Military Faces Tough Choices In Obama's Budget
MELISSA BLOCK, host:
From NPR News, this is ALL THINGS CONSIDERED. I'm Melissa Block.
MICHELE NORRIS, host:
And I'm Michele Norris.
The budget that President Obama released today calls for spending $3.5 trillion next year. Right now we're going to try to make sense of just one critical part of that budget: it's the question of how the country pays for the wars in Iraq and Afghanistan.
NPR's Bruce Auster has been doing the math, and he has this report.
BRUCE AUSTER: So, you'd be excused for thinking that the Pentagon budget is actually used to pay for war. It's not. Year after year, on top of the half a trillion dollars in its regular budget, the Pentagon also asks for what's called supplemental funding. This year that comes to 140 billion and that's what pays for the wars in Iraq and Afghanistan. The trouble is, that pot of money also gets used for other things.
Bob Work is with the Center for Strategic and Budgetary Assessments.
Dr. ROBERT WORK (Center for Strategic and Budgetary Assessments): Over the last eight years, instead of just paying for the cost of the troops, for the ammunition, for the fuel, for the spare parts, more and more and more programs started to creep into the supplemental.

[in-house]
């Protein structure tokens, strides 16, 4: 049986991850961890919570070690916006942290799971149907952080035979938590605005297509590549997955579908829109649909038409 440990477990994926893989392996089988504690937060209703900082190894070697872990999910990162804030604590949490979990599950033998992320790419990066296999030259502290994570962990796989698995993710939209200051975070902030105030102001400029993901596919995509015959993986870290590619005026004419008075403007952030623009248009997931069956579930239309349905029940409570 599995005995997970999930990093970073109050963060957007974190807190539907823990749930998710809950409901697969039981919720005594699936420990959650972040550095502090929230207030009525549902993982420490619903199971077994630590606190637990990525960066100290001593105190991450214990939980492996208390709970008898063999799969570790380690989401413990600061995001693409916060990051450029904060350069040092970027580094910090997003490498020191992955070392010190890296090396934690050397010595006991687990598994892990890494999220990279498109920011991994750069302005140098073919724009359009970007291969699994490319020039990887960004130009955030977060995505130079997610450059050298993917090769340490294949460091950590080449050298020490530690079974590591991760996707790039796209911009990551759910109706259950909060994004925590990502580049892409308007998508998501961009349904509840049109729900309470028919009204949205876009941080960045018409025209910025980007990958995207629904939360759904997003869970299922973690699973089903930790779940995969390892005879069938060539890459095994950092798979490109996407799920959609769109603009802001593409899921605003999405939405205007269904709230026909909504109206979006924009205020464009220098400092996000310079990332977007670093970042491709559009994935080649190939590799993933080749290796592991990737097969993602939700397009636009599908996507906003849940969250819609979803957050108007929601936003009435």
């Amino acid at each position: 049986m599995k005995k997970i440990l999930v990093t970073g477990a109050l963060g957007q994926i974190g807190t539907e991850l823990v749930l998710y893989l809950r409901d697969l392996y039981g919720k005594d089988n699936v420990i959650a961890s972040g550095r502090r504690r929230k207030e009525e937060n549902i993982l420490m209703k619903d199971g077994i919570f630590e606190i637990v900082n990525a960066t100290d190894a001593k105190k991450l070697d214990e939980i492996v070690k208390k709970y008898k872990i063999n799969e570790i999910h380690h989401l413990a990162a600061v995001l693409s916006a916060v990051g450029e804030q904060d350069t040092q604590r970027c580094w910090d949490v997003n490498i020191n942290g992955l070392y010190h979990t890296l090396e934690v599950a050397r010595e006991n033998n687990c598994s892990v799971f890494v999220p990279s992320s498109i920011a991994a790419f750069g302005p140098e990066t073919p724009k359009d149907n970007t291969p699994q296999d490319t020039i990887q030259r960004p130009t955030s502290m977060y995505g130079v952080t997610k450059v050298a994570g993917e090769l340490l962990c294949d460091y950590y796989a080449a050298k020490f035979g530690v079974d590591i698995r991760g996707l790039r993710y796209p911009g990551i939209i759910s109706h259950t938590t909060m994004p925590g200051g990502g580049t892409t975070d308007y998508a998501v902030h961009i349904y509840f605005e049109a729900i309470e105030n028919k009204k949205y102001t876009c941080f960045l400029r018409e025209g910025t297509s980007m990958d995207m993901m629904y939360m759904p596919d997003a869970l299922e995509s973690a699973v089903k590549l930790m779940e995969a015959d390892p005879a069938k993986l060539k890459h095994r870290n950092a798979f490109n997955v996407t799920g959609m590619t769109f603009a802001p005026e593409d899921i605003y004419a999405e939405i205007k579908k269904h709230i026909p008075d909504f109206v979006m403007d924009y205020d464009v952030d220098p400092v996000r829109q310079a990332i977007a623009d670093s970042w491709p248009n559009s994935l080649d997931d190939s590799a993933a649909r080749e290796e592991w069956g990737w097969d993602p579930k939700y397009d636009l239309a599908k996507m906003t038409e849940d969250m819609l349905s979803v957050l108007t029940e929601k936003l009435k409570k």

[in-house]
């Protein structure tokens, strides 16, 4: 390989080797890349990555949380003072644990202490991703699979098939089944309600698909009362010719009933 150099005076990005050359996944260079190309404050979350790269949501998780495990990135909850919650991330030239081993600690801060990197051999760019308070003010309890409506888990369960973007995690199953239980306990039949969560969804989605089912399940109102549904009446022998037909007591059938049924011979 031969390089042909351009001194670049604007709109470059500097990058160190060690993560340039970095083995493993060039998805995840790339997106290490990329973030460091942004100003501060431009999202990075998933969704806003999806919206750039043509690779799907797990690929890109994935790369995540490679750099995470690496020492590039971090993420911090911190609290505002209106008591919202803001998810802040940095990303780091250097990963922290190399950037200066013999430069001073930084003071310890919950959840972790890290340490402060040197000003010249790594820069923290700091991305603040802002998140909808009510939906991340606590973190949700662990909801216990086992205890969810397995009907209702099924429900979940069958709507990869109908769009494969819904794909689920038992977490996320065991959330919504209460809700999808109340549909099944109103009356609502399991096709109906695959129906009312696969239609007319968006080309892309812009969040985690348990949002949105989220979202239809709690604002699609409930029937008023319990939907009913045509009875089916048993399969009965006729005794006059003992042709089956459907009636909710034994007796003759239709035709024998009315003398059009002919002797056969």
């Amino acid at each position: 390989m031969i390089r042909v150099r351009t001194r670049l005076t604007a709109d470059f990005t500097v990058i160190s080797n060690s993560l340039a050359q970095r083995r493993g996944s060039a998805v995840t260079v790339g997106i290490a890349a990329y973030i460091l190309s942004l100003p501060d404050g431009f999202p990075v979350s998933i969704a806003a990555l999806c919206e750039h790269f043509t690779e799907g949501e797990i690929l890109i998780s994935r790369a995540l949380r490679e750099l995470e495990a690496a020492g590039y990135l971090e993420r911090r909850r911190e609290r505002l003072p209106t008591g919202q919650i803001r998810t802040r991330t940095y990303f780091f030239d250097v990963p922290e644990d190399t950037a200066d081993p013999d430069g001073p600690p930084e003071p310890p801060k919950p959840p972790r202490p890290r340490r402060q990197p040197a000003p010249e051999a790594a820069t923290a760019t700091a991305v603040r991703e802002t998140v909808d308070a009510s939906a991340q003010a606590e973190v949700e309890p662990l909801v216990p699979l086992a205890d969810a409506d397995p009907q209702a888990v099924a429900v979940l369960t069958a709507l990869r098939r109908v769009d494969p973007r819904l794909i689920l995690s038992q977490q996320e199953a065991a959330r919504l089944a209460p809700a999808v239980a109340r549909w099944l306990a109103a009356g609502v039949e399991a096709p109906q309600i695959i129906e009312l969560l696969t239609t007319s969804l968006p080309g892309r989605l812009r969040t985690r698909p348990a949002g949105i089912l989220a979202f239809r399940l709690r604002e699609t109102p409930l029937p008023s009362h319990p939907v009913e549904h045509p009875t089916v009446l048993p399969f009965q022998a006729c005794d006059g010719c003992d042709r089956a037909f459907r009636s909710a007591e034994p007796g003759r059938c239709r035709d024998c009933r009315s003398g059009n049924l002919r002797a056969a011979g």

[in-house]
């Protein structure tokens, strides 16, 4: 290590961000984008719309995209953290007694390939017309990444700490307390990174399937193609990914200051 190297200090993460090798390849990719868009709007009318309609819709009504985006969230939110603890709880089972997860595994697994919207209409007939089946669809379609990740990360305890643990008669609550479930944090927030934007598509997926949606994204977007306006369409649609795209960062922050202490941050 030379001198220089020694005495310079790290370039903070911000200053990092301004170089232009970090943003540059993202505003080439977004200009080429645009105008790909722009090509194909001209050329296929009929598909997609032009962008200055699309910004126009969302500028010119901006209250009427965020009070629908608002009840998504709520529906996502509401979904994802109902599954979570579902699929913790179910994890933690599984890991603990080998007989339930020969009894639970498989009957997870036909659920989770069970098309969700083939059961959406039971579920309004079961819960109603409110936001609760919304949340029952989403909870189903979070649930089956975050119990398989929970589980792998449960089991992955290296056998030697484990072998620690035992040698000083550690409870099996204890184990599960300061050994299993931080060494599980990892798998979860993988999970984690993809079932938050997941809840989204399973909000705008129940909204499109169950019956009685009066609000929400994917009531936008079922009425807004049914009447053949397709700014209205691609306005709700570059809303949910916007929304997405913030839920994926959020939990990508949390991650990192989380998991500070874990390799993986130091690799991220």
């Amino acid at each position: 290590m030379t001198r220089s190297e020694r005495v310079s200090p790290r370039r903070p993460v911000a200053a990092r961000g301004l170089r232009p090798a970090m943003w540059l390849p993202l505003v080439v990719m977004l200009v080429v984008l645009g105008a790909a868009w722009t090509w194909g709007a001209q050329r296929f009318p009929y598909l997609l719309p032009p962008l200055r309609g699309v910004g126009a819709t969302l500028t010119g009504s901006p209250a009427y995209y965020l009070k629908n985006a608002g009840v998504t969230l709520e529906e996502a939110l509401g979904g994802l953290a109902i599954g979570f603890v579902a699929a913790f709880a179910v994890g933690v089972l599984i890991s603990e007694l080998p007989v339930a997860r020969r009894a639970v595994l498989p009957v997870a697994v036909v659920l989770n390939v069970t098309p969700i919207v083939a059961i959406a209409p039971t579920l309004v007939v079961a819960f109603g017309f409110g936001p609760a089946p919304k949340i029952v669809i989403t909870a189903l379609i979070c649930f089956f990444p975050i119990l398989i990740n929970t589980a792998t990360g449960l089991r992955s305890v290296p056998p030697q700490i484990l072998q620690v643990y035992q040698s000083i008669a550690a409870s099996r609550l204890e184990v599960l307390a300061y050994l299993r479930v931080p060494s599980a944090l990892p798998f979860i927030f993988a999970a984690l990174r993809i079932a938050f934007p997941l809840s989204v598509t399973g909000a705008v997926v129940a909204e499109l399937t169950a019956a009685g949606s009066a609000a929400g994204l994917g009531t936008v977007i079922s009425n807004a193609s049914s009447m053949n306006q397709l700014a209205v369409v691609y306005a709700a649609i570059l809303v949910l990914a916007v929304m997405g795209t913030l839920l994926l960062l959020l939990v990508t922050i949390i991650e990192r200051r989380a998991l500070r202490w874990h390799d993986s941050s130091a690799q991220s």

AUSTER: Now President Obama says the true cost of war must no longer be counted off the books. He's not doing away with separate war budgets entirely, but they will be a lot smaller, which means weapons that got paid for from those supplemental budgets will get squeezed into the regular Pentagon budget and force the military to make some tough choices. The question is where to cut?
Dr. DOV ZACKHEIM (Former Defense Undersecretary): Military personnel account's not going to go down.
AUSTER: Dov Zackheim is a former undersecretary of defense.
Dr. ZACKHEIM: The operations account clearly is not going to go down 'cause that's what takes up most of the supplemental. So, if to the extent there's crowding, it's going to be in the procurement accounts and the acquisition accounts.
AUSTER: What that really means, says Zackheim, is that planes and tanks won't be built. And that could mean more jobs lost across the country, which is a problem the president does not need right now.
Bruce Auster, NPR News, Washington.
NPR transcripts are created on a rush deadline by a contractor for NPR, and accuracy and availability may vary. This text may not be in its final form and may be updated or revised in the future. Please be aware that the authoritative record of NPR’s programming is the audio.